As for Maria, will you please join us in prayer. This will be a long road for her, breaking the bonds of addiction, changing her place of living, and learning to trust Jesus for everything. Our prayer for Maria is that she would fall madly in love with her Savior and then return to her people where she can share God's truth and this people group can change status from unreached to reached!

The Source of the Nile

Angela and her new baby

Me and Maria, looking at pictures of my tribe (kids) she was amazed

Rejoicing with Maria over Gods goodness

The untold story of my wood eating beetles, this is the saw dust after one night!

One of the many beetles in my bed

Girls carrying water from a muddy, dirty water bed

Bujagali Falls

Angela getting her baby tied on her back, The African way

This is Harriet. She is over one year old, but the size of a 6 month old. I fell in love over and over with these kids. Harriet suffers from malnutrition and HIV/Aids. She is currently being treated for both.

I had the privelege to love on some really sick babies. This is Harriet.

My other heart throb, Abby. Her mom and dad are young about 13 and are from two different tribes and are cousins and not married. When the elders of the tribe found out about the baby they planned to kill her because she was a disgrace to the tribes. She was recued and brought to Rene, who runs malnutrition rehab center in Jinja, Uganda. Abby is awaiting adoption.

One, two, three...swing

Tonya with Maria and the kids (with one extra)

The slum in Kampala

Cyrus and I having lunch at Two Friends Restaurant

Maria and Longoli, so beautiful

The sunrise over Jinja town from Tonya's balconey

Lake Victory in the morning and the view from Tonya's house

My dear friend Seggy and I, having coffee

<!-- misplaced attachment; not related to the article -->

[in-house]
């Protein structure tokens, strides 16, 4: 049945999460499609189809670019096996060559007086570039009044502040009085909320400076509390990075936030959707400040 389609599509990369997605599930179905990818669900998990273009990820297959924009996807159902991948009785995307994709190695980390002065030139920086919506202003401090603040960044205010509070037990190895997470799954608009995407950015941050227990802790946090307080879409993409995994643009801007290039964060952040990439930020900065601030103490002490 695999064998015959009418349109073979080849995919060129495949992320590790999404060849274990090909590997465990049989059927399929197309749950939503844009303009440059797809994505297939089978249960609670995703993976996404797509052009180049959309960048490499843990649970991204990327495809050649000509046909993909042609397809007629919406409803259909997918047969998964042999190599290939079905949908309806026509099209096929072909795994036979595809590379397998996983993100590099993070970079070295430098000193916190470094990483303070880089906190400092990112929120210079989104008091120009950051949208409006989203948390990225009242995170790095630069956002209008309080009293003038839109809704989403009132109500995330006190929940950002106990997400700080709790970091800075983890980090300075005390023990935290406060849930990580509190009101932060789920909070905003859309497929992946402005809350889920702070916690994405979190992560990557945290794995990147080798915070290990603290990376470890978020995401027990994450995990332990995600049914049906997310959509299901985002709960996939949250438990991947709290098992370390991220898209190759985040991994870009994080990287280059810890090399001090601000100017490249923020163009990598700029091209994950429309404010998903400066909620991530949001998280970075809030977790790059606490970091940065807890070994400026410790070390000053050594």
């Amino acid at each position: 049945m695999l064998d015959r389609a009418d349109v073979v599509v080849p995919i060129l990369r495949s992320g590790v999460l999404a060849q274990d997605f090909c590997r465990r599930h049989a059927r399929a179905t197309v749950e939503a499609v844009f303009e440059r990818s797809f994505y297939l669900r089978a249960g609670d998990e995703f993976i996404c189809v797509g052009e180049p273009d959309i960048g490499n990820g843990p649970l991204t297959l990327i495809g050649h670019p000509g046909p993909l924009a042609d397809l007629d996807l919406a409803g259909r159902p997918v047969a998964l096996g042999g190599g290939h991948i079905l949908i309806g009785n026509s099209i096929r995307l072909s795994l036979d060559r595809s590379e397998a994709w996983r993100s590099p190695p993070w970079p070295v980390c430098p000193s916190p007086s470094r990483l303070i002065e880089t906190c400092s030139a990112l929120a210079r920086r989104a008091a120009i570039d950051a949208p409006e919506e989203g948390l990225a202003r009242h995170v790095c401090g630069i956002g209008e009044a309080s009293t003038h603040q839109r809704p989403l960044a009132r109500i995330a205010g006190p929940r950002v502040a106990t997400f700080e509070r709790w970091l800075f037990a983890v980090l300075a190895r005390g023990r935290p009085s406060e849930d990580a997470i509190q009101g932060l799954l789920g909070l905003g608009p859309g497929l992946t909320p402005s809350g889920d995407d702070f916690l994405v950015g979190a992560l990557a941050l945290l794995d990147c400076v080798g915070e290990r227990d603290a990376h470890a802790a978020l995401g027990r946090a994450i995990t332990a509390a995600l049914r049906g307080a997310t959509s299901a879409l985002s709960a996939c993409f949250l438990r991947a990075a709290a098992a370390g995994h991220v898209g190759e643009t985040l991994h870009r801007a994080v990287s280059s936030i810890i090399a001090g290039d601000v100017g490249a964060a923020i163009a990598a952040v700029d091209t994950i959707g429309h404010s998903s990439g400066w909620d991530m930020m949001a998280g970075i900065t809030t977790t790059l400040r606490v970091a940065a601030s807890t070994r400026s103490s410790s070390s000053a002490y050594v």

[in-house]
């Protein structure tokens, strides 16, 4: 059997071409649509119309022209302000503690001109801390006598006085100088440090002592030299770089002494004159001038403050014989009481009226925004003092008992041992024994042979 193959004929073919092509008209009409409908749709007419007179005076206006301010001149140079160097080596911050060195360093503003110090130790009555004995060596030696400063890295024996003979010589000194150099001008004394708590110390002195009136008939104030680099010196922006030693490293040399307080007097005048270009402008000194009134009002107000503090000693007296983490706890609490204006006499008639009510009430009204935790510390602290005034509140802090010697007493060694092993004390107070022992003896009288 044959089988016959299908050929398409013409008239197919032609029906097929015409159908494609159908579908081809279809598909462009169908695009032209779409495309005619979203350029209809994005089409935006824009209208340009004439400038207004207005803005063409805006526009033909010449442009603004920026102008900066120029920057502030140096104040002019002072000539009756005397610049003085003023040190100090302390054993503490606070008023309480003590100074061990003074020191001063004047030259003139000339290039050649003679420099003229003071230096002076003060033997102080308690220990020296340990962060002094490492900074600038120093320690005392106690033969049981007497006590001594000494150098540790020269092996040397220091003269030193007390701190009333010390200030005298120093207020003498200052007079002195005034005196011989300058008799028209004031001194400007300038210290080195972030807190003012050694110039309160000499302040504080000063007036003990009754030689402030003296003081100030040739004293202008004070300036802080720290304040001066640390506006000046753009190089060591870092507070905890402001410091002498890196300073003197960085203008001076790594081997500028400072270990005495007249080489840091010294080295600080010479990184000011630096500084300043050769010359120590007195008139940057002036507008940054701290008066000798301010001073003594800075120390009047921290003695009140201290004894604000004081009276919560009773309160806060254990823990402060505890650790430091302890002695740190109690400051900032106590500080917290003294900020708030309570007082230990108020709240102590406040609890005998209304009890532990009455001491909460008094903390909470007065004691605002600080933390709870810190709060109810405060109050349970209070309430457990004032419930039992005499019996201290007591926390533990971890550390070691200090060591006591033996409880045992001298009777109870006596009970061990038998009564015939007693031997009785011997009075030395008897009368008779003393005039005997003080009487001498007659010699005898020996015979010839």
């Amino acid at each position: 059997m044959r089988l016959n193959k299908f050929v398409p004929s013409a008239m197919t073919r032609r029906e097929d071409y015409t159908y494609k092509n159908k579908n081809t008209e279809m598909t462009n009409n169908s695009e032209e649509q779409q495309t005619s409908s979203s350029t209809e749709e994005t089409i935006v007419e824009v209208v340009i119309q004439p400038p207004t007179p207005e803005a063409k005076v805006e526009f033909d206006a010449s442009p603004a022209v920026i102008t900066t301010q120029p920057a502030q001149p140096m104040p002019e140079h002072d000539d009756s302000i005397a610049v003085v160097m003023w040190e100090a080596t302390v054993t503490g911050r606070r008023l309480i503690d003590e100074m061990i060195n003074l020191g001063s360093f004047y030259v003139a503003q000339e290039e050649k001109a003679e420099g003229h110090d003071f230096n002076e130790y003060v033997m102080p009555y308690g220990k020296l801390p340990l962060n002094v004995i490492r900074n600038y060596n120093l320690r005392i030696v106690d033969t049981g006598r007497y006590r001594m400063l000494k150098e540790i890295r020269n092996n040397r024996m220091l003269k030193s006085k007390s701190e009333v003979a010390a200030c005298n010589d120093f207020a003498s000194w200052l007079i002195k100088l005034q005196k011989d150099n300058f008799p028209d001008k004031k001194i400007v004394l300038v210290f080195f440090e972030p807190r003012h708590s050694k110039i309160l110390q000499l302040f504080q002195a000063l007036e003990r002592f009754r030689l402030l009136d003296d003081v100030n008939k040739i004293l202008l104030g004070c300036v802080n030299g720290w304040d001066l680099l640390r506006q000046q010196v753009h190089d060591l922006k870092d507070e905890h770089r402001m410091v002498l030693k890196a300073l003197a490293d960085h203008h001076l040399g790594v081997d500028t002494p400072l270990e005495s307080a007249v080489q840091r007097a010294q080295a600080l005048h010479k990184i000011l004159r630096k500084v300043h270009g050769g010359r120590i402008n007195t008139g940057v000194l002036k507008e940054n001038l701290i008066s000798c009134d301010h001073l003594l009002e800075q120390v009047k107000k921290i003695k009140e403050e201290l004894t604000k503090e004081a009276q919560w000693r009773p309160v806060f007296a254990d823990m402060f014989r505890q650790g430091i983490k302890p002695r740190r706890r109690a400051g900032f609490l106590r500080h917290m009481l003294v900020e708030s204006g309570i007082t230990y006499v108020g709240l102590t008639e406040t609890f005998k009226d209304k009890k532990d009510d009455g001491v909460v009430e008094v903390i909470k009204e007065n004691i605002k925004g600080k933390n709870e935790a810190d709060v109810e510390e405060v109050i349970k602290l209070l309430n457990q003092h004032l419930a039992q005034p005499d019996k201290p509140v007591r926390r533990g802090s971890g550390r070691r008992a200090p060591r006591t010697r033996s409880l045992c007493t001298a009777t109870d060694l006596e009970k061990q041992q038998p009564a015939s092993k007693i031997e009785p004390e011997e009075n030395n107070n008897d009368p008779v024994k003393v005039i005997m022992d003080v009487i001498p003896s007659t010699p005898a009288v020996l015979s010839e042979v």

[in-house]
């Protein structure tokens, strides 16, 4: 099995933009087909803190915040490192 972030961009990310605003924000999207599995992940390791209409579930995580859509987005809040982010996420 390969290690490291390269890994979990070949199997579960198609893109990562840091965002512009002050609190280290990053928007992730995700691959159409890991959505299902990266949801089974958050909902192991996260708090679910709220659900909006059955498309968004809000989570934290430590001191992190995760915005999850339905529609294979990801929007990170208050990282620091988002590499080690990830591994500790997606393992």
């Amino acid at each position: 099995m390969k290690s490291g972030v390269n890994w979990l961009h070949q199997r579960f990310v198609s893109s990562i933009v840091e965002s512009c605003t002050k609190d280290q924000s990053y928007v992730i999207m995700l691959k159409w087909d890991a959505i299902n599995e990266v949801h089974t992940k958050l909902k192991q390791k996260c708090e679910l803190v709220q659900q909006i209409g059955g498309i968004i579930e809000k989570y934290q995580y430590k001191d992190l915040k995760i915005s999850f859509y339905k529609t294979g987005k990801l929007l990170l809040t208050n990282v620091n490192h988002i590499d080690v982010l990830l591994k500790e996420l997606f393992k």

praisinyahweh said...

I came upstairs to go to bed and was treated with such a lovely story of God's grace, timing, and provision. It just goes to show that God intends the crosses we bear (no matter how temporary or long-lived) for His Glory. How me must embrace those moments when things just do not make sense and know that they are not a mystery to Him ... and trust .. waiting with great anticipation to see what His hand will create from it. So, thank you friend for sharing .. I go not to bed full of humble adoration for the one that I call Father ... and great thankfulness that there are no beetles in my bed frame. Ewww.

Elaine Littau said...

God bless you dear one. The love you shared met many needs that you may not understand until heaven. I am thankful for you and your life of giving.

Elaine Littau said...

God bless you dear one. Your gift of love is precious. Thank you for all of your efforts. You are an inspiration.

Elissa Hill said...

Wow! What a amazing, different, God guided trip!! May God's hand be close upon his children!

gweenbrick said...

I wanted you to know that I just started a blog for the heck of it, and all I could think to write was a bunch of complaining. Having looked at yours, I am reminded of how large the world beyond our own concern is and how some people strive beyond all means for the betterment of others. I can see that you are a genuinely good person and I thank you for your blog

covnitkepr1 said...

I’ve been following and enjoying your blog for a while now and would like to invite you to visit and perhaps follow me back. Sorry I took so long for the invitation.

Kelline said...

This is an incredible story of faith in Christ, Drea!! This is an incredible story of love and the driving force behind why we do what we do for the glory of our Father! You went through so much during this trip and came out with a happy report. That's beautiful and I enjoyed every word. It ministered to my soul greatly and as I type this, the answer to my question, "why do people in Africa hurt so much?" has been answered. So God can be glorified and show His love through us!!!